The event alarmed thousands in Costa Rica. At nine o’clock at night on April 23, 2019, the sky lit up and a strong explosion was felt.
Seconds later, hundreds of small rocks fell to Earth. At that hour Marcia Campos Muñoz was resting in her house when she heard a series of blows on the roof of her house.
The noise and howling of her dog startled her. But the fright was increased by the loud bang in the back of her house. As she checked, she found a hot rock on the floor with an intense smell of cooking gas.
Marcia lives in the community La Caporal de Aguas Zarcas in San Carlos County, located 57 kilometers north of the capital of Costa Rica.
And what he experienced was the fall of a meteorite that according to specialists was the size of a washing machine, although it broke up when it entered the Earth’s atmosphere.
The fragments literally bombed Marcia’s property and pierced the roof of her house.
“The lady had her house stoned from the sky, literally,” Gerardo Soto Bonilla, a researcher at the Central American School of Geology (ECG) at the University of Costa Rica, tells BBC Mundo.
Space rock fall is a common occurrence. In fact, dozens arrive on Earth every day. Most are destroyed before they reach the surface.
Image copyright Central American School of GeologyImage caption The meteorite pierced the roof of Marcia Campos’ house
But not this one, now the object has become a valuable treasure for scientists.
The meteorite contains elements similar to those that existed when the solar system was formed and in addition part of its composition is of organic origin.
Rocks like this fell to Earth billions of years ago and according to some specialists may be one of the keys to the emergence of life on the planet.
That’s why the importance of the meteorite from Aguas Zarcas, named after the area where it fell.
The fragments were recovered by community members and specialists from the Central American School of Geology. The virtual hunt made it possible to gather about 27 kilograms of rock fragments.
Formed in the stars
The largest fragment recovered weighs 1,800 grams, but its greatest value is the information it contains.
Image copyright Central American School of GeologyImage caption Scientific information about the meteorite is invaluable, says Gerardo Soto
The meteorite that fell in Aguas Zarcas is a carbonaceous chondrichthyum, a very rare variety of high scientific value.
In fact, in the history of geology only 504 of these types of rocks have been recovered, according to the researcher from the University of Costa Rica.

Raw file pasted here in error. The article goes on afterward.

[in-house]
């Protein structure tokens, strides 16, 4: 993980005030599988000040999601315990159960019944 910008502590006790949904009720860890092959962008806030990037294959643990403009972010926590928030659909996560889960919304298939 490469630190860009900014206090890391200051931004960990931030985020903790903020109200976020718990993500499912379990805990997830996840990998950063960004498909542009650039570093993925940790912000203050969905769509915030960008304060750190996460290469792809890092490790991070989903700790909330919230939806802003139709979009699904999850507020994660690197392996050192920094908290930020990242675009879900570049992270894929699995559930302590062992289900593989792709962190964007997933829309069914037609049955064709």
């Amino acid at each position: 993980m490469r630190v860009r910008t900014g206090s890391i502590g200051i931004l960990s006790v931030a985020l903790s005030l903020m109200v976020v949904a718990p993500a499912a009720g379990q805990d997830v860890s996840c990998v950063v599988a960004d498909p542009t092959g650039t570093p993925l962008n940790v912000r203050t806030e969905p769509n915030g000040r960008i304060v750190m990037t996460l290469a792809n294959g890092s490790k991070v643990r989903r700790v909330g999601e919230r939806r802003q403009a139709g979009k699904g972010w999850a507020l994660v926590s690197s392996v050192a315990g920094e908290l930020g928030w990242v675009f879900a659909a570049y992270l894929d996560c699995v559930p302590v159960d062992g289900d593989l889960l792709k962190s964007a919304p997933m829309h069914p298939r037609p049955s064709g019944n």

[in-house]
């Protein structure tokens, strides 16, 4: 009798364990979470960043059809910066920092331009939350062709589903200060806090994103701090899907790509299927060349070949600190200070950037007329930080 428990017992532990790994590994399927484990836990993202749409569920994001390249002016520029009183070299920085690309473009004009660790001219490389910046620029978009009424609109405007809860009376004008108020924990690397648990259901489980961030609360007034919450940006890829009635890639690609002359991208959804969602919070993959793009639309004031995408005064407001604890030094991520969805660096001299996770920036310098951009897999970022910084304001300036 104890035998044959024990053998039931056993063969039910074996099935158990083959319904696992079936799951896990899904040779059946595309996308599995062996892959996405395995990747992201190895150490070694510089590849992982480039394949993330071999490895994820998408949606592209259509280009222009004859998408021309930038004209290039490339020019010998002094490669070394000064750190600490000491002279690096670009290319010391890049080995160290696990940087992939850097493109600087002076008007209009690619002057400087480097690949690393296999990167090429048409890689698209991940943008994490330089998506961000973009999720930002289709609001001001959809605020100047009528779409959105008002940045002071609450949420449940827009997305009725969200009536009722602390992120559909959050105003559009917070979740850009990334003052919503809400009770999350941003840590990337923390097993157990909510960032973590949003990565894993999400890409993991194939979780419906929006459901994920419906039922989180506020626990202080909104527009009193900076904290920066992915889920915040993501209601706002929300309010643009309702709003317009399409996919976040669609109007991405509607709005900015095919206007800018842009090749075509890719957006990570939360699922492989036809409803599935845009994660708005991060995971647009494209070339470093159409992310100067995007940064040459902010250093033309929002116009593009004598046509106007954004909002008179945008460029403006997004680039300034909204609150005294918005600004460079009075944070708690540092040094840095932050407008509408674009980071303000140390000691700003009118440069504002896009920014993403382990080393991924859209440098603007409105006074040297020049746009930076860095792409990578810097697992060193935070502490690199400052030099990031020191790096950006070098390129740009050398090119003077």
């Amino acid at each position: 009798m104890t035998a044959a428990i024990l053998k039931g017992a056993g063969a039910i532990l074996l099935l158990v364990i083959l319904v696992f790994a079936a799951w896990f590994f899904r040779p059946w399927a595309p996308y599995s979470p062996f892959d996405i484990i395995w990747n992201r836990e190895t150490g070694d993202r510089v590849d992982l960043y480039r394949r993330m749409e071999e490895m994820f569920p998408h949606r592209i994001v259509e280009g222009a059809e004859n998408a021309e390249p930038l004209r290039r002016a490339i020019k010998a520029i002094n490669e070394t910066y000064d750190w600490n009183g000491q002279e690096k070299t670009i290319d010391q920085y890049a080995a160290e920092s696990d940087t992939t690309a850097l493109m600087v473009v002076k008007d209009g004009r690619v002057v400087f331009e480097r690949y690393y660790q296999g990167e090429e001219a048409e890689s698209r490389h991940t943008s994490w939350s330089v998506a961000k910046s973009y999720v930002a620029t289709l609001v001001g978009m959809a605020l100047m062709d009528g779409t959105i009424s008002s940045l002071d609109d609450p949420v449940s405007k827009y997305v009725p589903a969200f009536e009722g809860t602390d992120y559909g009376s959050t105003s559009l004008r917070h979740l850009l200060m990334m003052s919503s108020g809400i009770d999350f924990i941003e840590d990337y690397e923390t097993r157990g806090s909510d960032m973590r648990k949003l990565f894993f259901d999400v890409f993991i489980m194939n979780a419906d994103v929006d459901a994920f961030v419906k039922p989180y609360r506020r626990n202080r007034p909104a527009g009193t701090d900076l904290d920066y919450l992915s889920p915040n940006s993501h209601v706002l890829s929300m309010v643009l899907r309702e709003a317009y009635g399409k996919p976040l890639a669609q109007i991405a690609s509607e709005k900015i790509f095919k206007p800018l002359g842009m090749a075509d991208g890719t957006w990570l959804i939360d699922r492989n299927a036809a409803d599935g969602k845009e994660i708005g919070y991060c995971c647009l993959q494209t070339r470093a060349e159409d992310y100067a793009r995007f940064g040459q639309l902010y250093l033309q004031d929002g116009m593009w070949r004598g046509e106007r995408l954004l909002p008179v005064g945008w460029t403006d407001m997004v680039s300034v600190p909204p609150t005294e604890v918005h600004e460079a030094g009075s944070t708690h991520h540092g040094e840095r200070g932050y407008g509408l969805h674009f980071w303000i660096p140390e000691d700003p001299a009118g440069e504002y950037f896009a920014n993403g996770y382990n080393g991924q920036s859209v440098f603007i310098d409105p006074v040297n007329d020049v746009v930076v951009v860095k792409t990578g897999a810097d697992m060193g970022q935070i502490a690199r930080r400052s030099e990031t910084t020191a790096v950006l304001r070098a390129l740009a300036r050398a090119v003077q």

Carbonaceous chondrites contain the only record of the geochemical composition of the early years of the solar system.
Analysis of the fragments recovered in Costa Rica revealed organic carbon components, but which are of inorganic origin.
It is a process that goes back to the first moments in the formation of the solar system, says researcher Soto Bonilla.
“The original carbon was formed from nuclear fusion in the stars, the origin is totally inorganic,” he explains.
Image copyright Central American School of GeologyImage caption The largest fragment weighs 1,800 grams
When analyzing the fragments, minerals were also found that contained water in their molecular structure, as well as other components such as nickel sulfide.
Another discovery was that the general composition of the rock contains oxygen isotopes very similar to those that exist in the Sun.
The key to life
Carbonaceous chondrichthyans are considered to be fundamental for studying the age and composition of the solar system.
Rocks like the one found in Aguas Zarcas are rich in carbon, but also contain organic molecules such as amino acids which are one of the basic components of proteins.
A key element was stellar carbon. “Because it has a very high ability to associate with other elements it led it to mix with other elements.”
Some of them were oxygen, nitrogen and hydrogen, for example. The chemical reaction “began to form the molecules that give rise to what living beings are.
Getty ImagesImage caption The components of the meteorite could explain the emergence of life on Earth
A process that, over millions of years, allowed for the emergence of life on Earth.
In fact, according to the ECG, the meteorite from Aguas Zarcas may be close to 4.56 billion years old.
There is another element that increases the scientific value of the bolide: the moment it fell to Earth and the speed with which the fragments were recovered.
Carbonaceous chondrichthyans that fell tens or hundreds of years ago, when they were recovered, lost most of their organic components.
One example is the Murchinson meteorite that landed in Australia in 1969 and was considered one of the greatest discoveries in the history of the solar system.
The rock, however, was manipulated at various times and its components were contaminated with those of the Earth, or lost over the years.
Image copyright ReutersImage caption The first microbes appeared hundreds of millions of years ago
In addition, explains Soto Bonilla, the technology at that time did not allow for the complete analysis of organic particles, something that is possible today.
In the case of the bolide that fell in Costa Rica, there is ample opportunity to make the most of the information it contains.
“It’s cool, it just fell,” says the ECG researcher. “It gives us the opportunity to analyze those components that come pristine from the solar system because when it enters the Earth it has very little change”.
The organic components created billions of years ago are almost completely preserved. “That’s where the importance of the Aguas Zarcas meteorite comes from.”